The second speaker explained that he tried to run the 10k last year and the year before, but that he was severely overweight for both of those races and barely managed to walk most of the way. He felt like a cheater, and vowed that for the 2013 race, he would surmount his obstacle just as the children of Shalva were asked to do every day. And he is now 80 pounds lighter and 6 pants sizes less, and ready to run tomorrow.
Finally, Shalva’s founder, Kalman Samuels, told the story of a concert given once by the famous violinist Yitzchak Pearlman (or as we call him in our family ‘Cousin Yitzchak’, since he is married to Josh’s dad’s first cousin). As he was about to begin the concert, one of the strings on his violin broke. The audience knew what it would mean for him to get up, with his disabilities, get another string and fix the instrument. And as they were holding their breath to see what he would do, he simply began playing the breathtaking tunes with three strings instead of four. Kalman Samuels explained that we can all make beautiful music, whether we have been given the full set of life’s strings, or whether we are required to make certain adaptations along the way.
We left the event that night feeling uplifted and energized. The next morning, Matan went on a bus with Shalva to Jerusalem while I had plans to drive. I was all worked up about finding parking and figuring out where to go. Yes, there were many postings online about which roads were closed and which areas were open for parking, but none of it means anything to me. I know how to get around Jerusalem, but I don’t know road names and I can’t navigate if there is a road block sending me in another direction. So, I took a DEEP breath and headed out with Yehuda at 7:45 in the morning. There was absolutely no traffic and we managed to get to an area that was relatively close to the marathon starting line. Yes! We arrived at the marathon start well before Matan did, and started looking for other Shalva participants. The atmosphere at the starting line was much more playful and festive than what I had expected. The city had hired stilt walkers and clowns who were dancing around, there was an MC and there was music. The Shalva group quickly formed and started yelling Shalva chants and getting the Shalva kids excited.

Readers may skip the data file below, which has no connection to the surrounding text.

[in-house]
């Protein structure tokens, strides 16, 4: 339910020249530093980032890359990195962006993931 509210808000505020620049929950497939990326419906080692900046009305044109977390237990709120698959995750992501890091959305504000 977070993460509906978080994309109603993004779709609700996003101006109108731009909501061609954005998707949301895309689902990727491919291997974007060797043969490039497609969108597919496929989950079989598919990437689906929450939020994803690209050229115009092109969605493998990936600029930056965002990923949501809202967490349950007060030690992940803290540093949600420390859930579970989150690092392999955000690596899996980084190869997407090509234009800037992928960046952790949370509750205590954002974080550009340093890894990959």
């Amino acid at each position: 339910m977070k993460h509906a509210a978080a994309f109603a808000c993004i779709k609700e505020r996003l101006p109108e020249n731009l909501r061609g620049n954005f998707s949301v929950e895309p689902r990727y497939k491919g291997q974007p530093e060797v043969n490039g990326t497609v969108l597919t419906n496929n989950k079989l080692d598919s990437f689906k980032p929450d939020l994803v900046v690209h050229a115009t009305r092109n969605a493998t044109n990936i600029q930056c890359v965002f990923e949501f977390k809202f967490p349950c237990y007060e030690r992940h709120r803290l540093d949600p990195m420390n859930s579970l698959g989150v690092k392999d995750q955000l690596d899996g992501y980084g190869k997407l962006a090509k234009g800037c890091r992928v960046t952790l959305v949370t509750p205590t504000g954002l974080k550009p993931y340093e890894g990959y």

I actually had no idea what was going on, since I hadn’t paid attention to anything other than the directives to find my way to Jerusalem and to be ready for Matan’s 10k run. It soon became apparent to me that Shalva, and a number of other groups, were about to participate in an 800 meter run with the disabled kids. Fighting back tears, I posed with the Shalva group for pictures and then Yehuda and I ran alongside the kids and enjoyed the 800 meter run. It brought me to tears to watch the Shalva counselors encouraging the kids who were running and enjoying their moment in the sun. There was also a cancer group running alongside us (sorry, I didn’t get their name) and there were many kids in wheelchairs.